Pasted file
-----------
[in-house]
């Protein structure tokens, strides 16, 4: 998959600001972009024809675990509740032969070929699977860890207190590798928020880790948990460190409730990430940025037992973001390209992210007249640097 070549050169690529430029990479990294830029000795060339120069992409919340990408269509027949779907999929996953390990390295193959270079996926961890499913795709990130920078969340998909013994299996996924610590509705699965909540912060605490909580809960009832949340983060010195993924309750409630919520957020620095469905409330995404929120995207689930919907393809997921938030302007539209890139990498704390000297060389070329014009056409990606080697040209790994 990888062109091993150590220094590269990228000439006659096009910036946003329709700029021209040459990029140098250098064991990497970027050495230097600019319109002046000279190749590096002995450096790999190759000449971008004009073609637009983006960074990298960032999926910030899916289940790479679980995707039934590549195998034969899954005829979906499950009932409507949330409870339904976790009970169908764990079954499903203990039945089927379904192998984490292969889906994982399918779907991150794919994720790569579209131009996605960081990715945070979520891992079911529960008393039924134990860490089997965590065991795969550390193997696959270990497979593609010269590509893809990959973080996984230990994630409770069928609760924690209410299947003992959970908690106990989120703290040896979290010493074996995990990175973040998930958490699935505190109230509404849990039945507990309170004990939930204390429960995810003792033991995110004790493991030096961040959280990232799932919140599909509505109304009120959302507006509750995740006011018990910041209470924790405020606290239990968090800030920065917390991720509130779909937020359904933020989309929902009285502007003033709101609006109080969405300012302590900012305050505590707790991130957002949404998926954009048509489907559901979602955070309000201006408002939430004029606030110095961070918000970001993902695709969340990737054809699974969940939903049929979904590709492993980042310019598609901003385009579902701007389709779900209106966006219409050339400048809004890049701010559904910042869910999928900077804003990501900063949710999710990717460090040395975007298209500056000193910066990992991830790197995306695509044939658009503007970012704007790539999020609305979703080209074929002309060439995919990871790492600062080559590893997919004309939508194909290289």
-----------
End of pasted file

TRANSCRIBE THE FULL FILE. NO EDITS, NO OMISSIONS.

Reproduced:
[in-house]
């Protein structure tokens, strides 16, 4: 998959600001972009024809675990509740032969070929699977860890207190590798928020880790948990460190409730990430940025037992973001390209992210007249640097 070549050169690529430029990479990294830029000795060339120069992409919340990408269509027949779907999929996953390990390295193959270079996926961890499913795709990130920078969340998909013994299996996924610590509705699965909540912060605490909580809960009832949340983060010195993924309750409630919520957020620095469905409330995404929120995207689930919907393809997921938030302007539209890139990498704390000297060389070329014009056409990606080697040209790994 990888062109091993150590220094590269990228000439006659096009910036946003329709700029021209040459990029140098250098064991990497970027050495230097600019319109002046000279190749590096002995450096790999190759000449971008004009073609637009983006960074990298960032999926910030899916289940790479679980995707039934590549195998034969899954005829979906499950009932409507949330409870339904976790009970169908764990079954499903203990039945089927379904192998984490292969889906994982399918779907991150794919994720790569579209131009996605960081990715945070979520891992079911529960008393039924134990860490089997965590065991795969550390193997696959270990497979593609010269590509893809990959973080996984230990994630409770069928609760924690209410299947003992959970908690106990989120703290040896979290010493074996995990990175973040998930958490699935505190109230509404849990039945507990309170004990939930204390429960995810003792033991995110004790493991030096961040959280990232799932919140599909509505109304009120959302507006509750995740006011018990910041209470924790405020606290239990968090800030920065917390991720509130779909937020359904933020989309929902009285502007003033709101609006109080969405300012302590900012305050505590707790991130957002949404998926954009048509489907559901979602955070309000201006408002939430004029606030110095961070918000970001993902695709969340990737054809699974969940939903049929979904590709492993980042310019598609901003385009579902701007389709779900209106966006219409050339400048809004890049701010559904910042869910999928900077804003990501900063949710999710990717460090040395975007298209500056000193910066990992991830790197995306695509044939658009503007970012704007790539999020609305979703080209074929002309060439995919990871790492600062080559590893997919004309939508194909290289």